Date of prep: December 2020
Prescribing information and
adverse events reporting
For healthcare professionals only
Pharmacists, GPs, Psychiatrists and patients are urging Secretary of State for Health and Social Care Matt Hancock MP to ensure a brand of lithium taken by people with bipolar disorder remains available to treat patients in the UK and avert a huge increase in price the NHS pays for the drug.
Essential Pharma owns the rights to Priadel, a brand of lithium which is relied on by patients and is a low cost to the NHS. The company has announced it is withdrawing the brand and has increased the price of the other main brand of the drug, Camcolit, which it also owns.
Priadel currently costs £4.02 for a pack of 400mg tablets. Camcolit, the other brand of lithium owned by Essential Pharma, costs almost 12 times more at £48.18 per pack of 400mg tablets . In direct drug costs alone, it is estimated that this will cost the NHS approximately £15 million annually.
The drug is due to be withdrawn in April 2021.
Signatories to the letter include representatives from:
Dr Ian Maidment, spokesperson for the Royal Pharmaceutical Society and Reader in Clinical Pharmacy at Aston University said:
“Withdrawing Priadel could put thousands of patients at unnecessary risk of harm. Being unable to get the same brand and dose will affect the physical and mental health of many. We want the Secretary of State to personally intervene to maintain supplies of Priadel so patients with bipolar disorder can still get this vital medicine.”
Ciara Ni Dhubhlaing, President of the College of Mental Health Pharmacy, said:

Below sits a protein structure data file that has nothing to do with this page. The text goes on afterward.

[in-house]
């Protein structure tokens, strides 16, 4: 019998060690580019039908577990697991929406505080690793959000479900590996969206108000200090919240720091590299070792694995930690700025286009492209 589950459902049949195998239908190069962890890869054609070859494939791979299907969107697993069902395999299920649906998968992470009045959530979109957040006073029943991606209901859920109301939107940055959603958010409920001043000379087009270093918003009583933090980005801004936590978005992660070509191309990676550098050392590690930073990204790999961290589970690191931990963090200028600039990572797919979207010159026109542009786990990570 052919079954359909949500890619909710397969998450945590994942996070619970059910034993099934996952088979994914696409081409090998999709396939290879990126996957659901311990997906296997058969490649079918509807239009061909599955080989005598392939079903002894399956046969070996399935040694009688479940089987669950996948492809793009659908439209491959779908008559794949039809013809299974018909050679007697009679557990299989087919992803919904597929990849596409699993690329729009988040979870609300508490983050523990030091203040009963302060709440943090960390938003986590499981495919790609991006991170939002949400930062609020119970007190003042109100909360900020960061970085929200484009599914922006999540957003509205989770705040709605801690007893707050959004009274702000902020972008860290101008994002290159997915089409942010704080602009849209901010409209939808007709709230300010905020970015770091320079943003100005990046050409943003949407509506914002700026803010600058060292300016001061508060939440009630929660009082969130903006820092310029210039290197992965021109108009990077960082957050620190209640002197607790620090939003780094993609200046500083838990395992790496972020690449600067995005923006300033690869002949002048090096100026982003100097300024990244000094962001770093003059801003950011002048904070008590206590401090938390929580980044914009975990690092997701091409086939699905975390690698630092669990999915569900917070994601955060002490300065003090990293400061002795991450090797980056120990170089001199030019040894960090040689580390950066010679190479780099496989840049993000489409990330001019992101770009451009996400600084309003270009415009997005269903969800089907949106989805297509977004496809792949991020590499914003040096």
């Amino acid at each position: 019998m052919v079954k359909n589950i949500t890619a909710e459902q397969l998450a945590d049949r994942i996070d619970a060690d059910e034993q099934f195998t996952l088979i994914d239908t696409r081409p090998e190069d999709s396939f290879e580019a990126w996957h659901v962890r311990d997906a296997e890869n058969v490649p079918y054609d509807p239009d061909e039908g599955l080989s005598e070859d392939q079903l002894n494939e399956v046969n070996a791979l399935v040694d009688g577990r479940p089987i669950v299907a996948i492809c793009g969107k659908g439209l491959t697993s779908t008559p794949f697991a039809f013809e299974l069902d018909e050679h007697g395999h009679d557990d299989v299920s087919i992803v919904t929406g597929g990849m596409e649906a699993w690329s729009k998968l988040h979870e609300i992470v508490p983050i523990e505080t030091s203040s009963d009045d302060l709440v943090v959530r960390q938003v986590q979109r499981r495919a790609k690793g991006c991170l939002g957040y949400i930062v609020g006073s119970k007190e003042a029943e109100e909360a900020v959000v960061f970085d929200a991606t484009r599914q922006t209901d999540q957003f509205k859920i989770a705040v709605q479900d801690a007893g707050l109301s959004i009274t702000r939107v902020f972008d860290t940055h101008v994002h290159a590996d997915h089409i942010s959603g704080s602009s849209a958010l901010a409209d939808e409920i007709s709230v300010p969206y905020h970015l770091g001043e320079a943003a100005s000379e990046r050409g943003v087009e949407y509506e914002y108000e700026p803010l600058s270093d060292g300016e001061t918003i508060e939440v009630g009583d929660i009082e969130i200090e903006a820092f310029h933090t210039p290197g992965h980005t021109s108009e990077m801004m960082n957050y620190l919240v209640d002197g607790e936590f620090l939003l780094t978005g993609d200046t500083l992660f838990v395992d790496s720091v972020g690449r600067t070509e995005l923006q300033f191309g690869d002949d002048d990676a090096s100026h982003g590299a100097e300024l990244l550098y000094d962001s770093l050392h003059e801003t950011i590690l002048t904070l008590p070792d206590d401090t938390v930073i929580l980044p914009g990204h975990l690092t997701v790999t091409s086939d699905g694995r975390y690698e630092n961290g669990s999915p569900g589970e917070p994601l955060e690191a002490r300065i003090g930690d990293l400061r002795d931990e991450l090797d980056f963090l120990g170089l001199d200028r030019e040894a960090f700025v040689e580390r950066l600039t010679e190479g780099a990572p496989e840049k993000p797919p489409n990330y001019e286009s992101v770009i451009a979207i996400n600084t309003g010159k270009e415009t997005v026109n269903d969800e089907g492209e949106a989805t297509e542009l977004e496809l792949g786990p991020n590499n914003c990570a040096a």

“Pharmacists are already reporting stock shortages and we are deeply concerned about the withdrawal of this essential treatment for this vulnerable patient group. This will cost the NHS millions more each year at a time when finances and services are already stretched due to COVID-19.”
Dr Adrian James, President of the Royal College of Psychiatrists, said:
“Many patients have been prescribed the same brand of lithium for many years. The possible discontinuation of one brand is causing unnecessary anxiety, not just for patients and carers but for doctors too, who prescribe and monitor this medication. This is not a case of simply switching to another brand, as any change needs to be carefully monitored for effectiveness and side-effects.”
Carolyn Chew-Graham GP and Professor of General Practice Research at Keele University said:
“GPs will need guidance and support from specialist mental health colleagues to change people over from Priadel to Camcolit. The increase in workload generated will put added pressure on general practices across the country, cause difficulties and an increased risk of harm for patients.”
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Pharmacy in Practice is a UK pharmacy publication with its roots in Scotland.